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A pair of fortress gates (Gosha Gala), (Old City of Baku)
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Group tour: 09:00
Private tour: from 09:00 to 12:00
Around 150km west of booming Baku, the verdant Ismayilli region is one of Azerbaijan´s most beautiful, encompassing rich rolling farmlands, thick deciduous forests and backed to the north with spectacular mountains. For the trickle of foreign tourists who venture into this picturesque area, Ismayilli region is usually associated with just one place – the timeless mountain village of Lahij. Famed for its hand-beaten copperwork, dramatic Caucasian backdrop and linguistically unique population of Persian descent, Lahij is certainly worth a visit (see Visions´ 2008 winter edition 3.1 for more). But the region has plenty more to uncover. Central Ismayilli town is shadily pleasant and anyone who hasn´t been there for a year or two will be astounded to see the crenellated ´fortress´ wall that now parallels Heydar Aliyev St for around a kilometre. Complete with central gateway and a series of semicircular ´towers´, it´s all faced in apparently authentic grey local stone, yet only dates from 2010 and is still under construction! Construction is also afoot two kilometres east where the big new Javanshir Gala hotel is rising near the turn off for Talistan village. The hotel is named after an ancient castle whose very sparse ruins lie behind that village, making for a fun ramble.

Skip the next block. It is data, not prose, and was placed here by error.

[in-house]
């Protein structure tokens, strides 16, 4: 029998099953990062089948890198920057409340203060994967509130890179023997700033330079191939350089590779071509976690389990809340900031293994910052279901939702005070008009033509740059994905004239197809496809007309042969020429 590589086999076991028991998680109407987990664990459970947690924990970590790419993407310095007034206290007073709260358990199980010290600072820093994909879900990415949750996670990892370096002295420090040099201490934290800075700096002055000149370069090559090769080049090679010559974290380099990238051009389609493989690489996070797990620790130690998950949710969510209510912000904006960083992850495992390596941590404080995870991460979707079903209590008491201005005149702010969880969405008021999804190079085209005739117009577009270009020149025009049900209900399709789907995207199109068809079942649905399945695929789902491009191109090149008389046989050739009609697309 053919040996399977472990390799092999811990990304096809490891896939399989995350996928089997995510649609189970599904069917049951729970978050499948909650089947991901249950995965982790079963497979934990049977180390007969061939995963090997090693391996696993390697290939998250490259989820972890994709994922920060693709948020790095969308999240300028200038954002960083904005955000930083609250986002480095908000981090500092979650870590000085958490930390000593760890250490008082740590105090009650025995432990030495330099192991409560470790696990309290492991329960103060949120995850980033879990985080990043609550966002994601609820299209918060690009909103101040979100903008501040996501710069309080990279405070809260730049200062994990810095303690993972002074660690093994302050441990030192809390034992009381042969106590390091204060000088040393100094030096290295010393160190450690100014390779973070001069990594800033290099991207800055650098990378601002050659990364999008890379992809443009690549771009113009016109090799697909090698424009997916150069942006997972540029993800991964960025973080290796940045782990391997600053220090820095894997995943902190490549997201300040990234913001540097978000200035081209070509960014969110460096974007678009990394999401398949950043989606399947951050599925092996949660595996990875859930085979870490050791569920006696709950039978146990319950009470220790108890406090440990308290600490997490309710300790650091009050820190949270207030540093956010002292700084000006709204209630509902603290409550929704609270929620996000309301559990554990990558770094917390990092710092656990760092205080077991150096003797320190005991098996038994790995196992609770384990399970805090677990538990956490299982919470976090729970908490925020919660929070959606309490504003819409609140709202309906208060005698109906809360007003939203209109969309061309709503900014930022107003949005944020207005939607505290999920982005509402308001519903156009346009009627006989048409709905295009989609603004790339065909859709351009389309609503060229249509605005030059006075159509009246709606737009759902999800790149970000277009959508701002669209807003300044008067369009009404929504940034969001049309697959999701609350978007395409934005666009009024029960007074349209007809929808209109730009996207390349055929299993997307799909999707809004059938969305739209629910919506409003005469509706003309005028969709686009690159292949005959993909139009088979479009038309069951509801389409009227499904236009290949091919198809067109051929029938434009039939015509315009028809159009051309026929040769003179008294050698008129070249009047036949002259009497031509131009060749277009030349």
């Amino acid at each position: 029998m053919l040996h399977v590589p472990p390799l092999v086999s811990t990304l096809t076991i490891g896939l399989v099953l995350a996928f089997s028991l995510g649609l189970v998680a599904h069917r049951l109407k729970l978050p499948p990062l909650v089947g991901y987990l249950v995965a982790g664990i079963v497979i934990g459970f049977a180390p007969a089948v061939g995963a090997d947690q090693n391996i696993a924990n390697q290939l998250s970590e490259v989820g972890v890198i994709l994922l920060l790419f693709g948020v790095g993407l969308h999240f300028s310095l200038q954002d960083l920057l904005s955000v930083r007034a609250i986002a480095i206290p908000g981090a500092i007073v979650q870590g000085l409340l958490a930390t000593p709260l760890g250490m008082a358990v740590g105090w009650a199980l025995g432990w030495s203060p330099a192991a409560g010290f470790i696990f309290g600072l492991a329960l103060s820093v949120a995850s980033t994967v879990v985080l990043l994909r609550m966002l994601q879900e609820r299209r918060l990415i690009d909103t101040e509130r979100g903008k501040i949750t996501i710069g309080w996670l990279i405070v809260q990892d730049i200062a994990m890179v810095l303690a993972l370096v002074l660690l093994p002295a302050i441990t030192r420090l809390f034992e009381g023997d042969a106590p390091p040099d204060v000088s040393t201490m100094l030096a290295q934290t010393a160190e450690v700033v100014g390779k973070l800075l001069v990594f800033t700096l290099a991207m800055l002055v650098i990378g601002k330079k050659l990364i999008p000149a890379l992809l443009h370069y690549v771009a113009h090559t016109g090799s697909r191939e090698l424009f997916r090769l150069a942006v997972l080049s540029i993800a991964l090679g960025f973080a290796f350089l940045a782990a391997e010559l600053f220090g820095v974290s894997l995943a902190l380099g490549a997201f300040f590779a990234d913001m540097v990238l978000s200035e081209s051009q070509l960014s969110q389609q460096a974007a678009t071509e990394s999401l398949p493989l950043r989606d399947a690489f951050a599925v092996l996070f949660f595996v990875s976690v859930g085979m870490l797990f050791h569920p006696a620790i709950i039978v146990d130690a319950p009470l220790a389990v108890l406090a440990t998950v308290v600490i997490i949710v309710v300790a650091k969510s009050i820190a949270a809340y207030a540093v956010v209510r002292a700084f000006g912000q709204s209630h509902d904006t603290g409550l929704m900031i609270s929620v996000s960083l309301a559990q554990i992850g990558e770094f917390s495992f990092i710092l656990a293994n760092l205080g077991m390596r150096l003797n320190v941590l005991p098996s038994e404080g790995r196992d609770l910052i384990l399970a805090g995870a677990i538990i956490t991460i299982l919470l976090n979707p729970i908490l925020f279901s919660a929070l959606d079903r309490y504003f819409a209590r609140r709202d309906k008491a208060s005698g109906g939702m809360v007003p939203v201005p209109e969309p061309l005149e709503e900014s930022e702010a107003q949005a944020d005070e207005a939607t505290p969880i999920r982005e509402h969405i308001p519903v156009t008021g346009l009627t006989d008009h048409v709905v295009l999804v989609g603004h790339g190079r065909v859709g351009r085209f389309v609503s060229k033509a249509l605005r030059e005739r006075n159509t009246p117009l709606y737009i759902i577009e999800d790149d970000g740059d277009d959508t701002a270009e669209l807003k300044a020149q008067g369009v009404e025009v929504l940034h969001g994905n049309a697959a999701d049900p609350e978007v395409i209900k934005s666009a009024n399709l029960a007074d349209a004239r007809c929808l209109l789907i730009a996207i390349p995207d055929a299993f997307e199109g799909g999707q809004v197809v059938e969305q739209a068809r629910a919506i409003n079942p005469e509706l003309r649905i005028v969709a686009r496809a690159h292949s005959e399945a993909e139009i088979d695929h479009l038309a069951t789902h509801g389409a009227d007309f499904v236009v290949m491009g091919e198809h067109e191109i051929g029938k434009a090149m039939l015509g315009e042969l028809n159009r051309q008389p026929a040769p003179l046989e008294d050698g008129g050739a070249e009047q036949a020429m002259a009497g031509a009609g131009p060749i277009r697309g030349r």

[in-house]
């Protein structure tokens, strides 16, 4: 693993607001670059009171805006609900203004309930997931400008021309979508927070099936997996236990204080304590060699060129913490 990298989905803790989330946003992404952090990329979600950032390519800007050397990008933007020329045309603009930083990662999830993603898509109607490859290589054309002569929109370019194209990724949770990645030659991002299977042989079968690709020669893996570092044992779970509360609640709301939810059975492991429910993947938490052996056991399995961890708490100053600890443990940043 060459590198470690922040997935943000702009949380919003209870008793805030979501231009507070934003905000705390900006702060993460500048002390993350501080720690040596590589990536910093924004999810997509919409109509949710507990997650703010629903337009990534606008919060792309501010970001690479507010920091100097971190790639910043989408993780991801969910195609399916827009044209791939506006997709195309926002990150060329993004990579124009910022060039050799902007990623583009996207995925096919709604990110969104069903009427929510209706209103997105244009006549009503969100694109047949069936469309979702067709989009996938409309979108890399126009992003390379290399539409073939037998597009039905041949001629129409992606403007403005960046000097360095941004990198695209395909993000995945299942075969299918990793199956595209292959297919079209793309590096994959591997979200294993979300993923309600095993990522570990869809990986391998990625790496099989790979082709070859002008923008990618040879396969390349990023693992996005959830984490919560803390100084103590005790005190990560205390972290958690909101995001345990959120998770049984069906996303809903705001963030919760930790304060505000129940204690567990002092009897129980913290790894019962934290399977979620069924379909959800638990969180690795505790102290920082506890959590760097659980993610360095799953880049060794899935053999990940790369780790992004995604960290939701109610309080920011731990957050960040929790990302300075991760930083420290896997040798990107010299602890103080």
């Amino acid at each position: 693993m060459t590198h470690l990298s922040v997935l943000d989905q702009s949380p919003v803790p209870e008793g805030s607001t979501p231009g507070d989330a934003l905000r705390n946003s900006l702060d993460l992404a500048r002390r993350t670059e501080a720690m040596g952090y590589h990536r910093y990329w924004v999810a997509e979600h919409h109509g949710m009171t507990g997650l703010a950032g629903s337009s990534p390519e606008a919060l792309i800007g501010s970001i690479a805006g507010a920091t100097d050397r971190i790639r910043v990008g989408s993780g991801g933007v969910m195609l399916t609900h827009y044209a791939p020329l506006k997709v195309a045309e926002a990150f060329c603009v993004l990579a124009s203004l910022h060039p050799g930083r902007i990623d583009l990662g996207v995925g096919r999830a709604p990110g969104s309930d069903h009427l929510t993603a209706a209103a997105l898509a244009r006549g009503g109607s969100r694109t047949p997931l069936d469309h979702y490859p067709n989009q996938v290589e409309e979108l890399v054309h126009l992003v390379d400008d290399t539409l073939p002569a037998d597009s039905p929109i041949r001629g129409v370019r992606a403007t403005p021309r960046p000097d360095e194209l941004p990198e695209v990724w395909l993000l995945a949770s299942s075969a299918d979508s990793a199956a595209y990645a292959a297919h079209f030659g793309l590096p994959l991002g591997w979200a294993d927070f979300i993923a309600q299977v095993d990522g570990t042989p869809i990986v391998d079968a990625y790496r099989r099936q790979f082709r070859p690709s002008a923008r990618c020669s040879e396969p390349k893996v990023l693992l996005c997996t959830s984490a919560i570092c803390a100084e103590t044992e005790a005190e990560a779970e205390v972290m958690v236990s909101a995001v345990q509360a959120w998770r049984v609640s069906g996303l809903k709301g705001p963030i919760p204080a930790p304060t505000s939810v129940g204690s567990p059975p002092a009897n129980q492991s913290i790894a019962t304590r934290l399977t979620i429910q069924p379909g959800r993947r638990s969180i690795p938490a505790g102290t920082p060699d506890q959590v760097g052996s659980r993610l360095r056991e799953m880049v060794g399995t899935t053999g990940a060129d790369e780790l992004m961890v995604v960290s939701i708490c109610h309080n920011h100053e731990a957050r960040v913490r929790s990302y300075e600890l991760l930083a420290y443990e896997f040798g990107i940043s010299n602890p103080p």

Ismayilli is an Azerbaijani city located at the foot of the southern slope of the Lesser Caucasus, in the valley of the Alazan and Erichay rivers, 185 km from Baku. The area, where this city is located, was known from the II century BC, it was in the territory of the Gyrdyman state. In 1931, Ismayilli became the center of the Ismayilli region.
The city is located in a picturesque area, among green meadows, high mountains and fast mountain rivers. The difference in heights, the abundance of high mountains creates a unique climate. There are 8 climatic zones on the territory of the region. For protection of flora and fauna, the Ismayilli State Nature Reserve was established here on June 1, 1981.
There are several centers of tourism and mountaineering in Ismayilli. Hiking and climbing to the tops of mountains are organized here under the guidance of experienced instructors.
The most interesting landmark of Ismayilli is the ruins of the ancient fortress Javanshir, built in the 7th century. In order to admire the ancient walls near, you have to walk or ride astride 4 km from the village of Talystan (suburb of Ismayillov). The territory of the fortress is 2 hectares. The exterior and interior walls, as well as the cylindrical tower on top of the mountain, have been preserved. Once a tunnel was laid from the walls of the fortress to the Maiden Tower, but partially its vaults collapsed, but its fragments are now clearly visible.
Also preserved are several ancient mosques and medieval baths.
Since ancient times there has been a glory of Ismailly weavers and their magnificent carpets, of delicious local cheeses and painted national silk shawls.
But today we were heading southeast, 11km from Ismayilli, to the hilltop village of Ivanovka. The road sweeps up through vast fields of sunflowers, their heads demurely drooping in anticipation of the oil harvest. The northern horizon is barricaded by a hazy parade of muscularly high mountains, some still snow dappled despite the scorching summer sunshine – even at this ´lower tail´ the Great Caucasus peaks top 3600m.